Majority of aldermen call for budget changes
A majority of Chicago's aldermen are calling for changes to Mayor Rahm Emanuel's 2012 city budget. They say his proposed budget cuts would hurt public safety and quality of life.
Twenty-eight of the city's 50 aldermen signed the letter to Mayor Emanuel. They say his plan to cut library hours would cause too many layoffs and negatively effect patrons who rely on the library.
"We're hearing it loud and clear, all across the city, from the West Side to the East Side to the North Side to the South Side," said Ald. Bob Fioretti (2nd). "Everybody's complaining about the cuts."
Fioretti said cutting library hours, as mayor Emanuel has proposed, would hurt kids and people who use the internet to search for jobs.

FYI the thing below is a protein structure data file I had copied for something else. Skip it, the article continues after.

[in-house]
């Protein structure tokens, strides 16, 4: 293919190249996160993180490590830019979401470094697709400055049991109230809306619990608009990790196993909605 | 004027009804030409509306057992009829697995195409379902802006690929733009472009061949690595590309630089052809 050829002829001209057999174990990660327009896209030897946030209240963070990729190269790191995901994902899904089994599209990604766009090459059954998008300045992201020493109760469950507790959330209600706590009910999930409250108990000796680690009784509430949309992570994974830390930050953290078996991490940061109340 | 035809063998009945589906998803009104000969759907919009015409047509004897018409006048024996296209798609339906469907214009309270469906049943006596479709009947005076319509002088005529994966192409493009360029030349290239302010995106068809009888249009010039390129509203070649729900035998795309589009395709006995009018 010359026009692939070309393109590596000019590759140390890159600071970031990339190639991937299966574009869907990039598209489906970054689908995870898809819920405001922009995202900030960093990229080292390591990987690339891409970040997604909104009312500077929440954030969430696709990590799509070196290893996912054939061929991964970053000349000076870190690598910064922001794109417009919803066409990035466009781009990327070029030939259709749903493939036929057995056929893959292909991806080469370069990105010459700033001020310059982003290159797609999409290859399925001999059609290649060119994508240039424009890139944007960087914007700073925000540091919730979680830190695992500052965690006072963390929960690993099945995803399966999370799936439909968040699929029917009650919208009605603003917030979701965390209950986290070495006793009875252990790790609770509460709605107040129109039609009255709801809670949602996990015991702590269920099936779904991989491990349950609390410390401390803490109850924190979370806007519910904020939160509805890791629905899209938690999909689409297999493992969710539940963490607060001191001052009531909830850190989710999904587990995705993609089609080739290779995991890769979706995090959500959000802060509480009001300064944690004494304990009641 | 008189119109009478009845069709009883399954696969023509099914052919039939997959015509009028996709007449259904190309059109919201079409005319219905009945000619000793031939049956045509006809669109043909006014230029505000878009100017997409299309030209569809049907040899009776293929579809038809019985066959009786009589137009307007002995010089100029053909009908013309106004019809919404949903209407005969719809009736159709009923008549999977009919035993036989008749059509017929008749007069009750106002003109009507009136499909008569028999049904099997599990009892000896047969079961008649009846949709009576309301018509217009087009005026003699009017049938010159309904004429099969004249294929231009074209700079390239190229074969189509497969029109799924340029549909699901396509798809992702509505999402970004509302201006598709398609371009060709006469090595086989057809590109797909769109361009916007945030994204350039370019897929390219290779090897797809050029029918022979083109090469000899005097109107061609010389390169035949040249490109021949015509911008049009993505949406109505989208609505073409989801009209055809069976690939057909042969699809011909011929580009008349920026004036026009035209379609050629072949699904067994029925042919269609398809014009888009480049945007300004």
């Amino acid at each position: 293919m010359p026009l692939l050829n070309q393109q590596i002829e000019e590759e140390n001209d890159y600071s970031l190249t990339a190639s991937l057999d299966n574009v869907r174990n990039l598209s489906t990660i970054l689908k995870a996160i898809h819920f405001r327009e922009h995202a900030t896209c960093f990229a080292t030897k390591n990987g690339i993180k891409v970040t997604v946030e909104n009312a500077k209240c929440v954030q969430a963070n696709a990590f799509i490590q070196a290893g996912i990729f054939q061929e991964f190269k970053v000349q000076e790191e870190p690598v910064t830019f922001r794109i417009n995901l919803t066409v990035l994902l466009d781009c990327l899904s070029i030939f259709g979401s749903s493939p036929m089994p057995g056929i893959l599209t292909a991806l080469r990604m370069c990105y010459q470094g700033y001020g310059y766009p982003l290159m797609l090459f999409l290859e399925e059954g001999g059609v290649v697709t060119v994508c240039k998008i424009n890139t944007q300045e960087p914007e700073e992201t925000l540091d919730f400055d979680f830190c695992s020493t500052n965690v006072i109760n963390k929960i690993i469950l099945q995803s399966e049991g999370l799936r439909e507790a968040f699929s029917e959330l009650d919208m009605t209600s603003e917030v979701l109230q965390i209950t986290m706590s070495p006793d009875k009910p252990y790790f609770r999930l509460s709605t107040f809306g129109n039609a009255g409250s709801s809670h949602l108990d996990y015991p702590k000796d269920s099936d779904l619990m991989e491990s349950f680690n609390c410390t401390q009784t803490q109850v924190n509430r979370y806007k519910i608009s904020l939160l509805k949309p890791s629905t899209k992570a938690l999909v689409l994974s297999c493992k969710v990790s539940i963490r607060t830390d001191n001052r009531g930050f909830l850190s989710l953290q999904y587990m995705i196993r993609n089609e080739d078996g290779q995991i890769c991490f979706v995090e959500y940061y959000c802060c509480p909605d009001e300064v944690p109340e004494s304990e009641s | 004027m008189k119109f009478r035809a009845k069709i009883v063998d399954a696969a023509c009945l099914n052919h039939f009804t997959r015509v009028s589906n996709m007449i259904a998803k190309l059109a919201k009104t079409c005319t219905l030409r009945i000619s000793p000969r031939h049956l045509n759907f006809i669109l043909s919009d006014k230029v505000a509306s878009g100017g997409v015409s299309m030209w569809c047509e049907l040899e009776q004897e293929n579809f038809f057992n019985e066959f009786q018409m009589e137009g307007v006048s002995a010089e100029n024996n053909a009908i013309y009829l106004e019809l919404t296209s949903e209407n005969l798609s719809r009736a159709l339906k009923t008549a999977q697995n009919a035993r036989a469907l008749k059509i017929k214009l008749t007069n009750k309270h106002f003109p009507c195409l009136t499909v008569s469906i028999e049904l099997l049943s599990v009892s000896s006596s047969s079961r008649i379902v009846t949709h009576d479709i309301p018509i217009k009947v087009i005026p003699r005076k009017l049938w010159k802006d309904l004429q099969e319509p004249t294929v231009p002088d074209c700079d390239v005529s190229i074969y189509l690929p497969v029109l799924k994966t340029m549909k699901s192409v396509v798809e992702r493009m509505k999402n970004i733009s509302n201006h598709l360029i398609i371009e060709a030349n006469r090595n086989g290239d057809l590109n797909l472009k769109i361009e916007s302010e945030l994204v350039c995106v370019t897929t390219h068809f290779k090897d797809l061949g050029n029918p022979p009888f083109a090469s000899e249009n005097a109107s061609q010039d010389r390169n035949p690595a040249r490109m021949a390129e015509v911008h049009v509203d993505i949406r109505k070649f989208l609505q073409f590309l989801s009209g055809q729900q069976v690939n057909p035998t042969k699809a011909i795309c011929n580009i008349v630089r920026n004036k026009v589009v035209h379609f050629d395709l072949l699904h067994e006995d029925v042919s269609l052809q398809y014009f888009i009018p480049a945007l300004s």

In addition to the library cuts, the 28 aldermen voiced other concerns.
The current budget proposal also consolidates 12 mental health clinics into six, and privatizes some health services. Aldermen say public clinics are vital for Chicago's neediest and must be protected.
Other concerns include the $10 million cut from the Office of Emergency Management and Communications. That would eliminate fire and police dispatcher positions - and, aldermen say, endanger public safety.
The bloc says they also "have reservations" about the proposed near doubling of the fee for city stickers on SUVs. But aldermen recognize that the 2012 budget won't avoid cuts entirely, said Ald. Walter Burnett (27th).
"'Cause somethin' have [sic] to give. And we're rational enough to understand that. But we just wanna see if we can balance the burden out a little bit more," Burnett said.
Meanwhile, Mayor Emanuel said he remains open to changing his proposed budget, as long as alderment identify other cuts or revenue sources to offset the ones they don't like.
"I hear them. It doesn't mean I agree. But it doesn't mean I disagree," Emanuel said. "And as I always said, not all signatures on a letter are created equal."